US almond growers achieve court victory in fight against mandatory
years after the USDA destroyed the U.S. raw almond business by forcing almond
producers to fumigate or pasteurize their nuts, a significant victory has
been achieved that could overturn that onerous regulation. A federal appeals
court has ruled that California almond farmers may now challenge the USDA
regulation in the courts.
is this a victory? Because for years, a federal district court has ruled
that almond growers could not even challenge the rule. The USDA's power
over farmers was absolutely, the court seemed to say, and no mere peasants
can challenge the King.
today that has all changed. A Cornucopia Institute press release announces
the details of this court decision:
From the Cornucopia
See original release at http://www.cornucopia.org/2010/08/federal-court-victory-almond-farmers-can-challenge-usda-pasteurization-rule/
DC – A federal appeals court ruled today, overturning a lower court
decision, that a group of California almond farmers have the right to challenge
a USDA regulation requiring the treatment of their raw almonds with a toxic
fumigant or steam heat prior to sale to consumers. For the past three years,
the U.S. Department of Agriculture has denied American consumers the right
to buy raw almonds, grown in the USA, when they shop in grocery and natural
of almond growers sued the government to challenge USDA's rule, but the
federal district court ruled that courtroom doors were closed to the growers'
claims. The controversial rule has cost individual farmers millions of dollars
in lost sales since it was enacted in September 2007.
are delighted by the court's decision," said Will Fantle, Cornucopia's
Research Director. Cornucopia has been coordinating the legal strategy for
the farmers' lawsuit. "At long last the farmers who have been injured
by this rule will have the opportunity to stand in court and state why this
poorly thought out regulation should be thrown out," Fantle added.
USDA and the Almond Board of California imposed the treatment scheme to
minimize the risk of salmonella contamination outbreaks like those that
had occurred with almonds in 2001 and 2004. USDA investigators were never
able to determine how salmonella bacteria somehow contaminated the raw almonds
that caused the food illnesses but they were able to trace back one of the
outbreaks, in part, to the country's largest "factory farm," growing
almonds and pistachios on over 9000 acres.
growers have argued that the onerous and expensive mandated treatment regime
is only needed by the giant industrial producers, who have less control
over the quality of their nuts, and has hurt their market because it consumer
in the industry have questioned the logic exempting foreign-grown almonds
from the treatment scheme. Imports have displaced raw domestic nuts in many
major markets and retail locations across the U.S. This regulatory loophole
is part of what has been crushing California producers.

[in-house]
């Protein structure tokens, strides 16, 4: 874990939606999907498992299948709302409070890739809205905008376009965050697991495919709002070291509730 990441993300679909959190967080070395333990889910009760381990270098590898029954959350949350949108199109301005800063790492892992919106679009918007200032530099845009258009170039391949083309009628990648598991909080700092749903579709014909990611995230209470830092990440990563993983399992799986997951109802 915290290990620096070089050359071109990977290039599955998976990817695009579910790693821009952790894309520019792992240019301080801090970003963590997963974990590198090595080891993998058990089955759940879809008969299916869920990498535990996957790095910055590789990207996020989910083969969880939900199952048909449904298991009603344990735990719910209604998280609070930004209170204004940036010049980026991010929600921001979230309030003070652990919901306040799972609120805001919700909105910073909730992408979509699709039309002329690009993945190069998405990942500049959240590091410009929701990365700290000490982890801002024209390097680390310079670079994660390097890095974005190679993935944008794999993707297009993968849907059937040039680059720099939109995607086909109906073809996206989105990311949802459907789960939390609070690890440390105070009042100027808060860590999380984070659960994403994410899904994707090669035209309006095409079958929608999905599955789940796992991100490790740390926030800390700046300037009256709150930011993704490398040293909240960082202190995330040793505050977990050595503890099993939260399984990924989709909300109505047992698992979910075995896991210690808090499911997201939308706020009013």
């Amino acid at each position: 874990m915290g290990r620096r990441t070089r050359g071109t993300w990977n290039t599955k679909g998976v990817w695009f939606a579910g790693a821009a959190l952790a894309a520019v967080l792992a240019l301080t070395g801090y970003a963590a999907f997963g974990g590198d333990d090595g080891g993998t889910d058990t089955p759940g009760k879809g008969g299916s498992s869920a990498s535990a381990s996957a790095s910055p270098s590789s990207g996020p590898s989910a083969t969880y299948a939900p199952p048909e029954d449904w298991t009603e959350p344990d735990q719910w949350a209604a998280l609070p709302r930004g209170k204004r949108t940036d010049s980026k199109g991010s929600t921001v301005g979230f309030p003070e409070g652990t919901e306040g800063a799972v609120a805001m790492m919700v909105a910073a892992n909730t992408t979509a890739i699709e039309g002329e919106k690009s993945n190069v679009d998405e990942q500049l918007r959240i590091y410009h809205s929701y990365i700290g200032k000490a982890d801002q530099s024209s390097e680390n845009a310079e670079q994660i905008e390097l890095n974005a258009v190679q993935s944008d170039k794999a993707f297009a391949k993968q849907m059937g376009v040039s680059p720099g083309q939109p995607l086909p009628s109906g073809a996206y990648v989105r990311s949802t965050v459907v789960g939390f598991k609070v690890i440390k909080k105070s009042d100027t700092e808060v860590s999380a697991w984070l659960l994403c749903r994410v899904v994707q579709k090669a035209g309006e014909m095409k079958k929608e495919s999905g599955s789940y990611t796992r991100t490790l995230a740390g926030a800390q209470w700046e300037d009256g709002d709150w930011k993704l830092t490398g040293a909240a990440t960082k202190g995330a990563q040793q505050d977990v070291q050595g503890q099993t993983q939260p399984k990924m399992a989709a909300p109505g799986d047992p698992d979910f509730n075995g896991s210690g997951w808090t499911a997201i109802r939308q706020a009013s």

am very happy with this first step in overturning this destructive regulation,"
said Nick Koretoff, an almond farmer and plaintiff in the lawsuit. "The
treatment mandate has been a financial catastrophe for me. My consumers
want raw, untreated healthy almonds and I have been denied the opportunity
to sell them what they want."
John Vetne, who has been representing the almond farmers, said the Appeals
Court made a "very strong decision affirming farmers' rights."
The USDA had been arguing that farmers did not even have the right to legally
challenge the USDA regulation. "We are pleased that the Appeals Court
rejected USDA's argument that courthouse doors are closed to farmers. We
now intend to demonstrate to the federal district court that USDA acted
outside of authority granted by Congress when it denied California almond
growers a consumer market for raw almonds," Vetne added.
of thousands of consumers have expressed their discontent with the raw almond
treatment rule in comments to the USDA. Organic and raw foods enthusiasts
were particularly incensed that the nuts, despite being processed with propylene
oxide (identified as a carcinogen by the federal EPA) or steam-heat, were
still allowed to be labeled as "raw" -- many believe that essential
nutrients in food can be destroyed by heat, radiation and toxic chemicals.
Cornucopia Institute, an organization known for its research and defense
of family farmers involved in organics, artisan and local food production,
was impressed with how many consumers have a real passion for maintaining
the availability of raw food and nuts, including almonds, and have been
willing to financially support the farmers in their legal challenge. "Contributions
continue to flow in supporting this effort," Fantle noted.
and many of my friends look forward to the day when we will once again be
able to easily purchase truly raw, authentic almonds from California in
my local store," said Joan Levin, a Chicago resident and raw foods
consumer. "We hope this Appeals Court ruling brings that day closer,"